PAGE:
Democracy Watch apparently still clings to the demonstrably false notion that section 56.1 “prohibits [the Prime Minister] from calling an election before the fixed election date set […] unless, under the unwritten constitutional ‘confidence convention’ that underlies section 56.1, a vote of non-confidence occurs in Parliament before that fixed date.” However, Democracy Watch has dropped point c from its argument from 2009 – “that a constitutional convention exists that prohibits a prime minister from advising the Governor General to dissolve Parliament except in accordance with section 56.1 of the Canada Elections Act – from its request for declaratory relief because the Federal Court and Federal Court of Appeal have already rejected the premise. Democracy Watch ignores the 11 previous snap elections between 2008 and 2021, inclusive, and insists that because the three previous federal elections in 2011, 2015, and 2019 conformed to its demonstrably false interpretation of Canadian fixed-date election laws that therefore the convention which they first posited in 2009 must now surely exist in 2022. Democracy Watch concludes that the Federal Court should now therefore “come to a different conclusion that it did in its 2009 precedent.” Justice Zinn disagreed: “it is far from established that there is any new fixed election convention as asserted.” Whilst asserting a non-existent contrived convention that the fixed-date election law limits the constitutional advice that the Prime Minister can tender to the Governor General, Democracy Watch ignores an extant constitutional convention that the Governor General must carry out a Prime Minister’s constitutional advice apart from exceptional circumstances where rejecting it also forces the Prime Minister to resign. This scenario played out most recently in British Columbia in 2017, as I chronicled at the time.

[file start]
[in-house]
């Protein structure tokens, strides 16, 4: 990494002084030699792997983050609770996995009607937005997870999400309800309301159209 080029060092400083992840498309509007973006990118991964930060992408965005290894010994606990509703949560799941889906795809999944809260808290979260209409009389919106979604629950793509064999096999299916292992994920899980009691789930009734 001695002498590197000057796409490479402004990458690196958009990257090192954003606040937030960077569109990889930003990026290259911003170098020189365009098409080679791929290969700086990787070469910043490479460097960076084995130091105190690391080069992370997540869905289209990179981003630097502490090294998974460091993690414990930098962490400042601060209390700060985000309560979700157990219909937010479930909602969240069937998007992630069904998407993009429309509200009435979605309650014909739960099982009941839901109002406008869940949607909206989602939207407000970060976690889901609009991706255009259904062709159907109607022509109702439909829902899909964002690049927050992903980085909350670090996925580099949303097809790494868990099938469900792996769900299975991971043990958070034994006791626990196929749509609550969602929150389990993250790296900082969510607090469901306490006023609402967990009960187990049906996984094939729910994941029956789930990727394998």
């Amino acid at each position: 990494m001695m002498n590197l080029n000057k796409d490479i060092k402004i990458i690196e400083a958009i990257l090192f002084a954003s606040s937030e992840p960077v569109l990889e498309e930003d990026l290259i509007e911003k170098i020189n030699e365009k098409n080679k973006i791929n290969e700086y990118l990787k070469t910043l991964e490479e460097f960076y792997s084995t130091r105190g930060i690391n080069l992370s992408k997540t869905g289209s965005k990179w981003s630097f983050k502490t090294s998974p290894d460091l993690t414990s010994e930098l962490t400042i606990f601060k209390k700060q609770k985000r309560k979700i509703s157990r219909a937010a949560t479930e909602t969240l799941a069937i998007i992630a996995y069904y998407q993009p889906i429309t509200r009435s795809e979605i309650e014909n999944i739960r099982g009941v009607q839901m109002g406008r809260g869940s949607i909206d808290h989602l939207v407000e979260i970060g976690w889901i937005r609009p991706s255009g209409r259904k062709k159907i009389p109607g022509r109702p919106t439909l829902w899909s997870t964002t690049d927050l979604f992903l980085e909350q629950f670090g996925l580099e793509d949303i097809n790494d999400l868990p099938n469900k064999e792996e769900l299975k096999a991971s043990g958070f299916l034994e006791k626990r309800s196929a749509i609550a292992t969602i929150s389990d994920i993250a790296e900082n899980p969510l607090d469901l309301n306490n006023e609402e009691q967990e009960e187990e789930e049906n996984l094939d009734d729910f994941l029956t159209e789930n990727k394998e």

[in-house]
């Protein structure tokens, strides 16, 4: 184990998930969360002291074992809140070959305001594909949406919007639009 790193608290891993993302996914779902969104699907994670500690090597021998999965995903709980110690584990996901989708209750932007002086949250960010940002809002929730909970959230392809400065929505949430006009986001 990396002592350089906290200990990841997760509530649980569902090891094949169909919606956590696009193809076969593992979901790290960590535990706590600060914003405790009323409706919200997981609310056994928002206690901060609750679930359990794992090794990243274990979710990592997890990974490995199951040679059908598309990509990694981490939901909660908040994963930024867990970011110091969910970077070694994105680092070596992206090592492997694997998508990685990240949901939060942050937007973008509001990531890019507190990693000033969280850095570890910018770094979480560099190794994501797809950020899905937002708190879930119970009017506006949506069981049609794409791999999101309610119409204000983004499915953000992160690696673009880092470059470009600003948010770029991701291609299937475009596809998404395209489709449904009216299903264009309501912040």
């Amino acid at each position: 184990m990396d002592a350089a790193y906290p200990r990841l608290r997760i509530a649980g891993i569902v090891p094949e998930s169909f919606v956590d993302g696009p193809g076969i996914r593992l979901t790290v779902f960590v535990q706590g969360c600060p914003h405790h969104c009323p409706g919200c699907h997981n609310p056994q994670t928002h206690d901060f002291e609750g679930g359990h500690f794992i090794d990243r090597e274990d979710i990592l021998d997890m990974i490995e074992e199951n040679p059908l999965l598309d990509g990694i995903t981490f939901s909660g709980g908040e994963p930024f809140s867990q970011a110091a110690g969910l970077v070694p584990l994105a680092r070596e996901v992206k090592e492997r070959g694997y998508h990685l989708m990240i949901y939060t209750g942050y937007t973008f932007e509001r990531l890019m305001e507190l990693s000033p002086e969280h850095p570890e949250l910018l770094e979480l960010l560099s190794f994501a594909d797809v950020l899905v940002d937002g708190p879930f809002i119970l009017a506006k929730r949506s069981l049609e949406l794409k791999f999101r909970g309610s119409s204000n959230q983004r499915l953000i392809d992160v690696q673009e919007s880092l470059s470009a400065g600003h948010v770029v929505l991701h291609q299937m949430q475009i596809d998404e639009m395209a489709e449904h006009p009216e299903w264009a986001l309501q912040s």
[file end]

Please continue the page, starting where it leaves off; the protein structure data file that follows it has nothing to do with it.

Anticipating its own irritating irrelevance, Democracy Watch desperately insists that its “application has a chance of success” on the following grounds:
(i) it raises serious legal issues for review;
(ii) the legal issues are not moot, and;
(iii) the Applicants should be granted private and public interest standing.